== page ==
Photorefractive Materials presents an overview of the basic features and properties of photorefractive materials, covering a wide array of related topics. It provides a coherent approach suitable for introductory and advanced students seeking to learn or review the fundamentals, as well as senior researchers who need a reference while investigating more specialized areas.
Jaime Frejlich graduated as a chemical engineer at the Universidad de la Republica, Uruguay (1973) and earned his PhD in physics/optics at Universite Pierre et Marie Curie in Paris, France, in 1977. He has been a professor at Universidade Estadual de Campinas, Instituto de Fisica do Laboratorio de Optica in Brazil since 1978. Professor Frejlich has published more than eighty scientific papers in specialized journals. His present research interests are in photorefractive materials, effects, processes, and applications.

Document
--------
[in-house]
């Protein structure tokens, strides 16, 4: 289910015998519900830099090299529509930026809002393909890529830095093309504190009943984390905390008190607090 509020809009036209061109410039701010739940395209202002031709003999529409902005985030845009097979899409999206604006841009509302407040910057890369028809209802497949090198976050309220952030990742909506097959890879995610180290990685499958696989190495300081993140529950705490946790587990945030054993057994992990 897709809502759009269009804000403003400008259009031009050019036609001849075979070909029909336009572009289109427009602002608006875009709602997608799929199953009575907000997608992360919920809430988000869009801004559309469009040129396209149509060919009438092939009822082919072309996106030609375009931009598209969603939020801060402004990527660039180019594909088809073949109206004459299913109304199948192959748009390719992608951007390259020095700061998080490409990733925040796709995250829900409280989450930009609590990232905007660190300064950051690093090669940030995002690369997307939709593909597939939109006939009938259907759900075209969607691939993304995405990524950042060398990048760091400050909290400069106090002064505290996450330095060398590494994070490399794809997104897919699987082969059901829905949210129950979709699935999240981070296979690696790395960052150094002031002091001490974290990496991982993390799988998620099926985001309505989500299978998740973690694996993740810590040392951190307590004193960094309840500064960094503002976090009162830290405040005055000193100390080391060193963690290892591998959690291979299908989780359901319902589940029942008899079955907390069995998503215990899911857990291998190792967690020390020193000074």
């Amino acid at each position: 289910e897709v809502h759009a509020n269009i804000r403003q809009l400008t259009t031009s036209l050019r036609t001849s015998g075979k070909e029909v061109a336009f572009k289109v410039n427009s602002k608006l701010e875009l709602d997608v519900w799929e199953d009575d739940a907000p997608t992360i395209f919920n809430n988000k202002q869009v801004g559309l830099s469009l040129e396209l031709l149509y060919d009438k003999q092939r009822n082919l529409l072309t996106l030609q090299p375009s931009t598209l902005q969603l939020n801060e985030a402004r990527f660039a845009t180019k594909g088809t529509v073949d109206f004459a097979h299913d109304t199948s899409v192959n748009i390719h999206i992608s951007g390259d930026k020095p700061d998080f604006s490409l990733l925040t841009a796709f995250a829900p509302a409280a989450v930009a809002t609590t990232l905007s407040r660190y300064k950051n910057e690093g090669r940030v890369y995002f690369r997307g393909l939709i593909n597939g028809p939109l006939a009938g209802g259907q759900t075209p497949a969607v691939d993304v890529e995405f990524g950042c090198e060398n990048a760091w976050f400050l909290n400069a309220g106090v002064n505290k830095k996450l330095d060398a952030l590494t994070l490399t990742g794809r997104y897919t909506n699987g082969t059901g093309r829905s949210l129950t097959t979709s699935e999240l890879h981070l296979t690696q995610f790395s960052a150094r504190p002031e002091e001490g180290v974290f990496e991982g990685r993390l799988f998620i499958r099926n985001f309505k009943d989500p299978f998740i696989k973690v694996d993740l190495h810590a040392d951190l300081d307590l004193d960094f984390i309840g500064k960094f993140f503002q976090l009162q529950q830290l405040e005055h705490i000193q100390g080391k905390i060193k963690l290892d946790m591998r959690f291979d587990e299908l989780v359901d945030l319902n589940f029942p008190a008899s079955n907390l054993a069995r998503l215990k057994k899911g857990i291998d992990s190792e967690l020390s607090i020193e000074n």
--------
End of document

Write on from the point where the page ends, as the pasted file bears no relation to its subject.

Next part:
LIST OF FIGURES. LIST OF TABLES. PREFACE. ACKNOWLEDGMENTS. I FUNDAMENTALS. 1. ELECTRO-OPTIC EFFECT. 1.1 Light propagation in crystals. 1.2 Tensorial Analysis. 1.3 Electro-optic effect. 1.4 Concluding Remarks. 2. PHOTOACTIVE CENTERS AND PHOTOCONDUCTIVITY. 2.1 Photoactive centers: Deep and shallow traps. 2.2 Photoconductivity. 2.3 Photochromic effect. II HOLOGRAPHIC RECORDING. 3. RECORDING A SPACE-CHARGE ELECTRIC FIELD. 3.1 Index of refraction modulation. 3.2 General formulation. 3.3 First spatial harmonic approximation. 3.4 Steady-state nonstationary process. 3.5 Photovoltaic Materials. 4. VOLUME HOLOGRAM WITH WAVE MIXING. 4.1 Coupled wave theory: Fixed grating. 4.2 Dynamic coupled wave theory. 4.3 Phase modulation. 4.4 Four-wave mixing. 4.5 Final remarks. 5. ANISOTROPIC DIFFRACTION. 5.1 Coupled wave with anisotropic diffraction. 5.2 Anisotropic diffraction and optical activity. 6. STABILIZED HOLOGRAPHIC RECORDING. 6.1 Introduction. 6.2 Mathematical formulation. 6.3 Self-stabilized recording in actual materials. III MATERIALS CHARACTERIZATION. 7. NONHOLOGRAPHIC OPTICAL METHODS. 7.1 Light-induced absorption. 7.2 Photoconductivity. 7.3 Electro-optic coefficient. 8. HOLOGRAPHIC TECHNIQUES. 8.1 Direct holographic techniques. 8.2 Phase modulation techniques. 9. SELF-STABILIZED HOLOGRAPHIC TECHNIQUES. 9.1 Holographic phase shift. 9.2 Fringe-locked running holograms. 9.3 Characterization of LiNbO3:Fe. IV APPLICATIONS. 10. VIBRATIONS AND DEFORMATIONS. 10.1 Measurement of Vibration and Deformation. 10.2 Experimental Setup. 11. FIXED HOLOGRAMS. 11.1 Introduction. 11.2 Fixed holograms in LiNbO3. 11.3 Theory. 11.4 Experiment. V APPENDICES. A DETECTING A REVERSIBLE REAL-TIME HOLOGRAM. A.1 Naked-eye detection. A.1.1 Diffraction. A.1.2 Interference. A.2 Instrumental detection. B DIFFRACTION EFFICIENCY MEASUREMENT: REVERSIBLE VOLUME HOLOGRAMS. B.1 Angular Bragg selectivity. B.1.1 In-Bragg recording beams. B.1.2 Probe beam. B.2 Reversible holograms. B.3 High index of refraction material. C EFFECTIVELY APPLIED ELECTRIC FIELD. D PHYSICAL MEANING OF SOME FUNDAMENTAL PARAMETERS. D.1 Debye screening length. D.1.1 Temperature. D.1.2 Debye screening length. D.2 Diffusion and mobility. E PHOTODIODES. E.1 Photovoltaic regime. E.2 Photoconductive regime. E.3 Operational amplifier operated. BIBLIOGRAPHY. INDEX.